Historians have long attributed the rise of the nation-state in Europe to wars and the absence of a hegemonic power. The decentralized nature of Eurasia’s backwater western region created the nations and states of Europe. Wars forced states to harness the potential of their citizens through political, economic and social nation-building. The lack of a hegemon forced these same states to compromise in otherwise uncompromisable situations.

Prolonging the war in Syria through a protracted bombing and arming campaign against ISIS, as military interventionists advocate, will not only keep the blood flowing, it will prevent a clear winner from emerging. “Humanitarian” intervention will prevent dialogue about what it means to be a nation. Indeed, it will prevent dialogue period.

If military interventionists truly want freedom and a lasting peace for the Middle East (and it is not clear that this is what they want) they would do well to stop relying upon the logical inconsistencies that they have fed to themselves over the past century. No amount of fairy dust or unicorn shit will be able to compensate for their fatal conceit.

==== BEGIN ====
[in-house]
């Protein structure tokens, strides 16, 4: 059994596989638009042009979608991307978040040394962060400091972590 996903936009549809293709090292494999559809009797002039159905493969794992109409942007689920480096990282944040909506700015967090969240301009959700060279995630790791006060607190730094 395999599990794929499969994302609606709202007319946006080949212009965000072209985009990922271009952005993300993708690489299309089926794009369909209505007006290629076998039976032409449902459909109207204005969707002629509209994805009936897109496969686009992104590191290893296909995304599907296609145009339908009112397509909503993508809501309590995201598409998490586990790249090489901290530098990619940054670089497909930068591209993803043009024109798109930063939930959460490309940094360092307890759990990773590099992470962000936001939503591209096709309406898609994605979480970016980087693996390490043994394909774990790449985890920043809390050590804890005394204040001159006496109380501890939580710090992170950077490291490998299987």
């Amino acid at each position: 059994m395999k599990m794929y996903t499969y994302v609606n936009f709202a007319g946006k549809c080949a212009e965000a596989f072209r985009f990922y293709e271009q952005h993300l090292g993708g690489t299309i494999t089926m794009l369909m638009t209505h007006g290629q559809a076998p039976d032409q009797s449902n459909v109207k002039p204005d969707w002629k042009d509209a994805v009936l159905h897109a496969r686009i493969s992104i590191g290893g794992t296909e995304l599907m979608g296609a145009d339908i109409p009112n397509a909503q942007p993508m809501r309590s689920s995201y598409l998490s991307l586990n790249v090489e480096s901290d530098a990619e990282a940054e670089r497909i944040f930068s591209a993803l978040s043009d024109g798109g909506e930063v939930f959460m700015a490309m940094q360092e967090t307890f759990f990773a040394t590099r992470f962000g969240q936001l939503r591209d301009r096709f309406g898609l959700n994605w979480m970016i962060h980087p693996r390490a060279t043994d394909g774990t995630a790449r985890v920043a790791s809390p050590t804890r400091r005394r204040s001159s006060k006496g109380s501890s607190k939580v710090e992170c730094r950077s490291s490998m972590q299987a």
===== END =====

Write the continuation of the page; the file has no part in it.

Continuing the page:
What is missing from the Middle East is a vibrant sense of nationhood. It is no accident that the peoples in the Middle East with a strong sense of nationhood – the Turks, the Palestinians, the Kurds, and the Israelis – have had to fight for survival over the last 100 years or so to create, to retain, and to promote the cause of their nations.

Preventing dialogue, preventing compromise, and preventing victory in Syria by inadvertently playing different sides off on each other is not a humanitarian option. It’s not even a good “smart power” option. The military power of the West has been overrated for about a hundred years now. Its true power rests in the international institutions – international governmental organizations (IGOs) – it has been creating piecemeal over the past five hundred years. I blogged about wielding this influence most recently here and here. (and here is an older one). Also, open borders is an option that is never entertained by the international relations community (which is probably because it can only be implemented with some sort of political integration).